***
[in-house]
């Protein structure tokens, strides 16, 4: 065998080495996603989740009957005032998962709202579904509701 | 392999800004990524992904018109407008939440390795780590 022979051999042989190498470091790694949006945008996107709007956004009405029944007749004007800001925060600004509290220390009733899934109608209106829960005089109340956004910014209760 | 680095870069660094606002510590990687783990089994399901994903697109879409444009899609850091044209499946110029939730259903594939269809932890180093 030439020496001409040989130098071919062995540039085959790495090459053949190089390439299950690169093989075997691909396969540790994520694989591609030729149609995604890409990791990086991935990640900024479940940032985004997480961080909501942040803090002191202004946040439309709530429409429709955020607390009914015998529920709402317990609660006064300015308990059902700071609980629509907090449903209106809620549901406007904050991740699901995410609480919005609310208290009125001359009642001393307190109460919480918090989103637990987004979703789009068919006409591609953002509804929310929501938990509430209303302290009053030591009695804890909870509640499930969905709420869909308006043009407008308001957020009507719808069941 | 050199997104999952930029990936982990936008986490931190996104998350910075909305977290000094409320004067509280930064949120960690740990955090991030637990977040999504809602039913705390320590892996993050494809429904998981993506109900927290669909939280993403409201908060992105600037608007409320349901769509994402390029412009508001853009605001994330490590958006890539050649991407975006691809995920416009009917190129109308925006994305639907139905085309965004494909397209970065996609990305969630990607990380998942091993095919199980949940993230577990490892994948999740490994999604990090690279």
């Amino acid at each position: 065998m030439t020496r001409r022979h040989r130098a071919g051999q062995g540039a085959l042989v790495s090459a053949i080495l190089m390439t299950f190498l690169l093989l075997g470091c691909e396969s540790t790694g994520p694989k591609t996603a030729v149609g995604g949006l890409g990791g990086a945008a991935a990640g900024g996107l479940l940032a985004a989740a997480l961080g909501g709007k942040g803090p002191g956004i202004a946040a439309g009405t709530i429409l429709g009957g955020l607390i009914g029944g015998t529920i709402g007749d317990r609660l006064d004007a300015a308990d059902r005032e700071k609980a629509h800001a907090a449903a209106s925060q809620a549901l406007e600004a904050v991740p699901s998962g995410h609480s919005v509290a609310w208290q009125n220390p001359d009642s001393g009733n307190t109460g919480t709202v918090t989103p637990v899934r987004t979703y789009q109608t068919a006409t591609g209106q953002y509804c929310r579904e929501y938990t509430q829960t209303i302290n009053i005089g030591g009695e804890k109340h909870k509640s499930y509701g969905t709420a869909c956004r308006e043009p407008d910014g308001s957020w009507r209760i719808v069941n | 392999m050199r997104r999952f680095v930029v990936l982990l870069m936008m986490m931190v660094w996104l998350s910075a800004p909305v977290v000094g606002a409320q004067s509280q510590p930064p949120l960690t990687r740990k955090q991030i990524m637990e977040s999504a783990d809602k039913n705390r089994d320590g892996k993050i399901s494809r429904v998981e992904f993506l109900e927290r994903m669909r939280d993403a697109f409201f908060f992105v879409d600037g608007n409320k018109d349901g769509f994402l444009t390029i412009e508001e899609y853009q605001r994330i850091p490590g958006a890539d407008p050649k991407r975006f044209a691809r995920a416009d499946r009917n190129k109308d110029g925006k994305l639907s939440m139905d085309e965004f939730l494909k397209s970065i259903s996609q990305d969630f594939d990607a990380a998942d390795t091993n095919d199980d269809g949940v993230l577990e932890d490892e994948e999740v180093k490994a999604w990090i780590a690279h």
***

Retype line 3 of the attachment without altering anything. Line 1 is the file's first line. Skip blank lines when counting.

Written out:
């Amino acid at each position: 065998m030439t020496r001409r022979h040989r130098a071919g051999q062995g540039a085959l042989v790495s090459a053949i080495l190089m390439t299950f190498l690169l093989l075997g470091c691909e396969s540790t790694g994520p694989k591609t996603a030729v149609g995604g949006l890409g990791g990086a945008a991935a990640g900024g996107l479940l940032a985004a989740a997480l961080g909501g709007k942040g803090p002191g956004i202004a946040a439309g009405t709530i429409l429709g009957g955020l607390i009914g029944g015998t529920i709402g007749d317990r609660l006064d004007a300015a308990d059902r005032e700071k609980a629509h800001a907090a449903a209106s925060q809620a549901l406007e600004a904050v991740p699901s998962g995410h609480s919005v509290a609310w208290q009125n220390p001359d009642s001393g009733n307190t109460g919480t709202v918090t989103p637990v899934r987004t979703y789009q109608t068919a006409t591609g209106q953002y509804c929310r579904e929501y938990t509430q829960t209303i302290n009053i005089g030591g009695e804890k109340h909870k509640s499930y509701g969905t709420a869909c956004r308006e043009p407008d910014g308001s957020w009507r209760i719808v069941n | 392999m050199r997104r999952f680095v930029v990936l982990l870069m936008m986490m931190v660094w996104l998350s910075a800004p909305v977290v000094g606002a409320q004067s509280q510590p930064p949120l960690t990687r740990k955090q991030i990524m637990e977040s999504a783990d809602k039913n705390r089994d320590g892996k993050i399901s494809r429904v998981e992904f993506l109900e927290r994903m669909r939280d993403a697109f409201f908060f992105v879409d600037g608007n409320k018109d349901g769509f994402l444009t390029i412009e508001e899609y853009q605001r994330i850091p490590g958006a890539d407008p050649k991407r975006f044209a691809r995920a416009d499946r009917n190129k109308d110029g925006k994305l639907s939440m139905d085309e965004f939730l494909k397209s970065i259903s996609q990305d969630f594939d990607a990380a998942d390795t091993n095919d199980d269809g949940v993230l577990e932890d490892e994948e999740v180093k490994a999604w990090i780590a690279h």